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  • Jean Benedict
    January 1, 1970
    This was a hard book to get into and keep my interest. There were so many characters to keep track of . The story kept going back and forth between the families and no sooner I got famalarized with what was going on the story was back to another family.I won this book from a Goodreads giveaway.
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  • Michelle
    January 1, 1970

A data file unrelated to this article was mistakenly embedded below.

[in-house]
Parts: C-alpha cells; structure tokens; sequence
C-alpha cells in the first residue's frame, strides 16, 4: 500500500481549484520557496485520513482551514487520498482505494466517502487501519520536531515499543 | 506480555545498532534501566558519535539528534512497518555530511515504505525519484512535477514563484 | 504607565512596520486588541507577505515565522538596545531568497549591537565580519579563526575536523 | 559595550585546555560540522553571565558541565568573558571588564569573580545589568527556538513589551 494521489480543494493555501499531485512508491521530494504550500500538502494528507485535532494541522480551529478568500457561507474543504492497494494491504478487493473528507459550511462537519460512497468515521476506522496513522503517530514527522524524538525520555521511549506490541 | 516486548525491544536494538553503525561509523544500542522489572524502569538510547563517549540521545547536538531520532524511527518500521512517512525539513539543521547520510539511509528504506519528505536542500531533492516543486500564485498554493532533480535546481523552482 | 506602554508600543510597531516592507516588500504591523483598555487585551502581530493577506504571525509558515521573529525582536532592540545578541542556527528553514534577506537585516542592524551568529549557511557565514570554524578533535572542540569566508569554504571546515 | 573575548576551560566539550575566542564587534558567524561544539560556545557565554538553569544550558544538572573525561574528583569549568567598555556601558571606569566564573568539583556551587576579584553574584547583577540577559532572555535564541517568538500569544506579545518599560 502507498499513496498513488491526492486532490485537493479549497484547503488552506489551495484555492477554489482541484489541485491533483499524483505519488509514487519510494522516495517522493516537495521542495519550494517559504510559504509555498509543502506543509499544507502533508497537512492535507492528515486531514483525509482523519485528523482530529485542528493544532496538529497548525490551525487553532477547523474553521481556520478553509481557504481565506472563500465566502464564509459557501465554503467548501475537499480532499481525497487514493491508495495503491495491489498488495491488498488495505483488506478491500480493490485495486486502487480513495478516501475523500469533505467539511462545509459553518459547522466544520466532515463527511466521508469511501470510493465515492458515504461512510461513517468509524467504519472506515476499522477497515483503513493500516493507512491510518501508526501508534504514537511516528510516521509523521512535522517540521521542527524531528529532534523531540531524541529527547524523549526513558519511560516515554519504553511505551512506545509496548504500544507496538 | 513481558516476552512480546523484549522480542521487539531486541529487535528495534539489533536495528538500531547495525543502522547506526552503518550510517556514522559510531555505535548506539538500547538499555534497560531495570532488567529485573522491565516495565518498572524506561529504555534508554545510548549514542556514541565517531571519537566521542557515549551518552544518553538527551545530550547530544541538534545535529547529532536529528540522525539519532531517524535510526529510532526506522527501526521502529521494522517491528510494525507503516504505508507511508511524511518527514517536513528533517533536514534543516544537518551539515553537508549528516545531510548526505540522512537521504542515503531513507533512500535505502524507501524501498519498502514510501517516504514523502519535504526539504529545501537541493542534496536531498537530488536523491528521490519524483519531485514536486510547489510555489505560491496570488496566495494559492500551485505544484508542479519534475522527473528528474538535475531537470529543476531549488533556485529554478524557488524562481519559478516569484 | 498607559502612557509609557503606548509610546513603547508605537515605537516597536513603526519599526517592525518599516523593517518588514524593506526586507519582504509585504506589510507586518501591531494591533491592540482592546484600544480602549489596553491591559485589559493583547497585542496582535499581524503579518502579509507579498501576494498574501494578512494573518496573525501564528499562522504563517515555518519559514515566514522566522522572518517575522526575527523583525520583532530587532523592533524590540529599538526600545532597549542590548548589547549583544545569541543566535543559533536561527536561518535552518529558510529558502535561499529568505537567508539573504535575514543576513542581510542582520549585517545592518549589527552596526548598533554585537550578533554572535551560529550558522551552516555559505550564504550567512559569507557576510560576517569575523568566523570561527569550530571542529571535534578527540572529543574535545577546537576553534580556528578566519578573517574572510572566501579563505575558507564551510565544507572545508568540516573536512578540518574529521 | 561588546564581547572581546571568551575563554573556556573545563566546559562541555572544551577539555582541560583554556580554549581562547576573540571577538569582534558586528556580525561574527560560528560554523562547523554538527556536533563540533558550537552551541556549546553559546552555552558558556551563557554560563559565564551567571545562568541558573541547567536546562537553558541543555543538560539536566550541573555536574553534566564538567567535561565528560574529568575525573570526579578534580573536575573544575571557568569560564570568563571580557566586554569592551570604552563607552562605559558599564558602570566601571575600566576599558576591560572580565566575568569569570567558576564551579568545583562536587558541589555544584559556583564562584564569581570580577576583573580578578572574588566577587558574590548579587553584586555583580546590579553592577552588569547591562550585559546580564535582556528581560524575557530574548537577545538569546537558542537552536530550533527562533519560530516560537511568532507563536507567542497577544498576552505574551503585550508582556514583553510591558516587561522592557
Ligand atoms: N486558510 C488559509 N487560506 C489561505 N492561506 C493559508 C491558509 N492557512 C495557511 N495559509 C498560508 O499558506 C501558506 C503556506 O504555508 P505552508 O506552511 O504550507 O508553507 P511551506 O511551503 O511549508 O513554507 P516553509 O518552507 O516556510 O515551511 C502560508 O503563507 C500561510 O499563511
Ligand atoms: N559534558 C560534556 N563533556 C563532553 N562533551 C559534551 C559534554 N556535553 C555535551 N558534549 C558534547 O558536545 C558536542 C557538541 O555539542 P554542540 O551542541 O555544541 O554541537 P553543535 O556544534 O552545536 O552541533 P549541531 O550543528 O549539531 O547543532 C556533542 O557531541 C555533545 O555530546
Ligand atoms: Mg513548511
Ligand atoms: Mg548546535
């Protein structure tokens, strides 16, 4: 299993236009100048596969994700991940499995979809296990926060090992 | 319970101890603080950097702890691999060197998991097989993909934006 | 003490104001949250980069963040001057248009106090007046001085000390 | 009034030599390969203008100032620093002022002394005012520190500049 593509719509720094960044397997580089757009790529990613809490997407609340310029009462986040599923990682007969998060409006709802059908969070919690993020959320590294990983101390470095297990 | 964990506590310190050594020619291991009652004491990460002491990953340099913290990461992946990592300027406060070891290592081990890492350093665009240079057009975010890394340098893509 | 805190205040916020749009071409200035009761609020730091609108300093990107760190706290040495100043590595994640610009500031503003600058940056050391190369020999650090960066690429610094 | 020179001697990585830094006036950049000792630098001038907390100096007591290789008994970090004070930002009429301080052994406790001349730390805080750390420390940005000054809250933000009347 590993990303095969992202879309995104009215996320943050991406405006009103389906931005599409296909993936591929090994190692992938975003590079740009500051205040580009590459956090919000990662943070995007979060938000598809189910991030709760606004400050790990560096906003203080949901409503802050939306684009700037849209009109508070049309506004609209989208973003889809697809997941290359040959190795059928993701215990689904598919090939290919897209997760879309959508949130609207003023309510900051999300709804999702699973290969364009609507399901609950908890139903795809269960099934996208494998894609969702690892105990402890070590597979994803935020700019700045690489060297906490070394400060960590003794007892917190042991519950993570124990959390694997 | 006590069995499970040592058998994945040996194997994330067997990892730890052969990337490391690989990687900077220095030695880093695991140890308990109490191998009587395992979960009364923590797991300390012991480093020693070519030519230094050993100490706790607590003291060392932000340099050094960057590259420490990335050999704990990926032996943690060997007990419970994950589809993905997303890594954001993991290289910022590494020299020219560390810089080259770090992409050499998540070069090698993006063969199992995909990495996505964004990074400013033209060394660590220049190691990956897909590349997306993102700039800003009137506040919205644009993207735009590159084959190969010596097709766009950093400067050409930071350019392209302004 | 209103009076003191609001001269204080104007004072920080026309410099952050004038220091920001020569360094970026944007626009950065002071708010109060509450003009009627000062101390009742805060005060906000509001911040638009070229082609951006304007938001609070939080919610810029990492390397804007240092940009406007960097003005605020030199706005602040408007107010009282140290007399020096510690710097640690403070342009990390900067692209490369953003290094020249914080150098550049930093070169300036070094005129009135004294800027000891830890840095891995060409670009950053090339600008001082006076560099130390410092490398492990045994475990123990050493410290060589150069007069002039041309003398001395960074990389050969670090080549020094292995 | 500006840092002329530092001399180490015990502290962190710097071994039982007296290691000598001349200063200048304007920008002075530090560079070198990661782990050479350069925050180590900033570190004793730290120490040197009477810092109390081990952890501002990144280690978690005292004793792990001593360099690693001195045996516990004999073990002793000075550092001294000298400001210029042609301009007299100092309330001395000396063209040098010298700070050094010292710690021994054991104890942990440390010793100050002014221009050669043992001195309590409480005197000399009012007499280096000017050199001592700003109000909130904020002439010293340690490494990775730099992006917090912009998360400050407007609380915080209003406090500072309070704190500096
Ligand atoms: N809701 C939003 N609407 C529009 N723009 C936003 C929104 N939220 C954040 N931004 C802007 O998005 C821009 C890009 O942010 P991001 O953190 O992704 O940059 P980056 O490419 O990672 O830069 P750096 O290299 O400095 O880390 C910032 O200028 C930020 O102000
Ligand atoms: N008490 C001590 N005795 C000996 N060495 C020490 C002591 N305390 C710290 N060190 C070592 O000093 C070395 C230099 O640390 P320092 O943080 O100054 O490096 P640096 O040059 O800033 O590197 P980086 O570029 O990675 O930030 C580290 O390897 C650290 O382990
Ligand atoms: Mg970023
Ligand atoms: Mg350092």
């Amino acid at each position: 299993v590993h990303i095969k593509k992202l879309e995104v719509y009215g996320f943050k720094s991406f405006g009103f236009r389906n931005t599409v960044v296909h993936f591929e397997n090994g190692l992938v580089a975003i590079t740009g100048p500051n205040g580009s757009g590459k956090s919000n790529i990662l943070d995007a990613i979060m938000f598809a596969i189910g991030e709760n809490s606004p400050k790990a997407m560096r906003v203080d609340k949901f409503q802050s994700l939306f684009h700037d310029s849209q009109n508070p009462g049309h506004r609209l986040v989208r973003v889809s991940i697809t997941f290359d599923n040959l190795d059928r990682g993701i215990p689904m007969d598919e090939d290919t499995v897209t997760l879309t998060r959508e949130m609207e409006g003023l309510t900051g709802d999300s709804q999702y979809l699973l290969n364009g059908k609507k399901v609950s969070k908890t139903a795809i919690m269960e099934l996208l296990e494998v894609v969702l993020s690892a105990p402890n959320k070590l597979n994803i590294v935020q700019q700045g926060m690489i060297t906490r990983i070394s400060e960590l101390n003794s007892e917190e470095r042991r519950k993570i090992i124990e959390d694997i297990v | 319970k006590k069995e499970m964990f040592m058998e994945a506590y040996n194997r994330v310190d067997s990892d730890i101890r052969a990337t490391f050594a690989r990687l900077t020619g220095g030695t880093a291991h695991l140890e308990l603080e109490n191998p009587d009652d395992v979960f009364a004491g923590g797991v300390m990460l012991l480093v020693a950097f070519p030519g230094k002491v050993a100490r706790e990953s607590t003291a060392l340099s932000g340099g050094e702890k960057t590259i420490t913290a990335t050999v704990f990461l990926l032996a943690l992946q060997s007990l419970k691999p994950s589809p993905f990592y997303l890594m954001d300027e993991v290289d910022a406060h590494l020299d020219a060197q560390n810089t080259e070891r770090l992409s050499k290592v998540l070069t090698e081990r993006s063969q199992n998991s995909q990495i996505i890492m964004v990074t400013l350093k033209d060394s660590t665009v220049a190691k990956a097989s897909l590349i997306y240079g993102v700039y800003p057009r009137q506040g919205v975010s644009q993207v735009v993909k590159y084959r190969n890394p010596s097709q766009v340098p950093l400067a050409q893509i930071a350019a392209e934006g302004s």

3.5 stars “Travel isn’t always pretty. It isn’t always comfortable Sometimes it hurts, it even breaks your heart, But that’s okay. The journey changes you; it should change you. It leaves marks on your memory, on your consciousness, on your heart, and on your body. You take something with you. Hopefully you leave something good behind." - Anthony Bourdain The Travelers by Regina Porter is a series of intersecting vignettes where she gives voice to a host of "travelers", what they take with them 3.5 stars “Travel isn’t always pretty. It isn’t always comfortable Sometimes it hurts, it even breaks your heart, But that’s okay. The journey changes you; it should change you. It leaves marks on your memory, on your consciousness, on your heart, and on your body. You take something with you. Hopefully you leave something good behind." - Anthony Bourdain The Travelers by Regina Porter is a series of intersecting vignettes where she gives voice to a host of "travelers", what they take with them and what they leave behind. Her characters travel to go to war, to escape their marriage, to seek out second chances with old lovers, to reunite with family they never knew they had. Although many reviewers have described this book as a saga of two different families - one white and one black, in my eyes it is actually one extended family. In exposing the roots of this family and how they came to be, Porter is trying to show us that there really is no difference between white and black, young and old, straight and queer. This is a history of America. With snapshots in time, the plot goes back and forth between critical moments in our collective consciousness - the Vietnam War, the Great Migration, the AIDS crisis. This non-linear plot along with the novel's large cast of characters made it hard for me to immerse myself in the book at times. To her credit, Porter provides the reader with an outline of characters and their relationships to one another. She also includes a picture and a timeline at the beginning of every chapter to orient the reader and set the tone for that section. The format of The Travelers is a varied style of prose that is sprinkled with letters and dialogue from plays. It is very hard to pull off a novel this inventive. Although some readers will get caught up in the details and miss out on the message I still think that Porter manages to do this. For a debut novel, Regina Porter's The Travelers is a very strong lead into what I think will be a promising career.Special thanks to Penguin Random House and Regina Porter for advanced access to this book.